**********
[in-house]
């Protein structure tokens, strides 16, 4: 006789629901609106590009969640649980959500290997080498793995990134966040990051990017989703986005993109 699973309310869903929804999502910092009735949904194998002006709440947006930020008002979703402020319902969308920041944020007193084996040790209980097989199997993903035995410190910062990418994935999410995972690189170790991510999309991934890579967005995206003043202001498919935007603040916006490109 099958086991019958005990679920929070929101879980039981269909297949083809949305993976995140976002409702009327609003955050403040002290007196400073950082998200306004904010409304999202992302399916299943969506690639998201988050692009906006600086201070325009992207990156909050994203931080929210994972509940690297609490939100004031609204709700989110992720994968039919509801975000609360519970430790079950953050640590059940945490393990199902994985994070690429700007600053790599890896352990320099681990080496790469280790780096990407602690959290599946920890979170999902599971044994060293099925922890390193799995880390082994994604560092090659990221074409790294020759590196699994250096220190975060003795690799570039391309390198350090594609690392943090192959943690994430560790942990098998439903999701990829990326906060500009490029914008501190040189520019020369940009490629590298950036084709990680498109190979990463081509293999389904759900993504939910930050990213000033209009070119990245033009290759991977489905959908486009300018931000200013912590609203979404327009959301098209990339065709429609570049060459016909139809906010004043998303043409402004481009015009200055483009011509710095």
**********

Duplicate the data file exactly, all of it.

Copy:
[in-house]
């Protein structure tokens, strides 16, 4: 006789629901609106590009969640649980959500290997080498793995990134966040990051990017989703986005993109 699973309310869903929804999502910092009735949904194998002006709440947006930020008002979703402020319902969308920041944020007193084996040790209980097989199997993903035995410190910062990418994935999410995972690189170790991510999309991934890579967005995206003043202001498919935007603040916006490109 099958086991019958005990679920929070929101879980039981269909297949083809949305993976995140976002409702009327609003955050403040002290007196400073950082998200306004904010409304999202992302399916299943969506690639998201988050692009906006600086201070325009992207990156909050994203931080929210994972509940690297609490939100004031609204709700989110992720994968039919509801975000609360519970430790079950953050640590059940945490393990199902994985994070690429700007600053790599890896352990320099681990080496790469280790780096990407602690959290599946920890979170999902599971044994060293099925922890390193799995880390082994994604560092090659990221074409790294020759590196699994250096220190975060003795690799570039391309390198350090594609690392943090192959943690994430560790942990098998439903999701990829990326906060500009490029914008501190040189520019020369940009490629590298950036084709990680498109190979990463081509293999389904759900993504939910930050990213000033209009070119990245033009290759991977489905959908486009300018931000200013912590609203979404327009959301098209990339065709429609570049060459016909139809906010004043998303043409402004481009015009200055483009011509710095």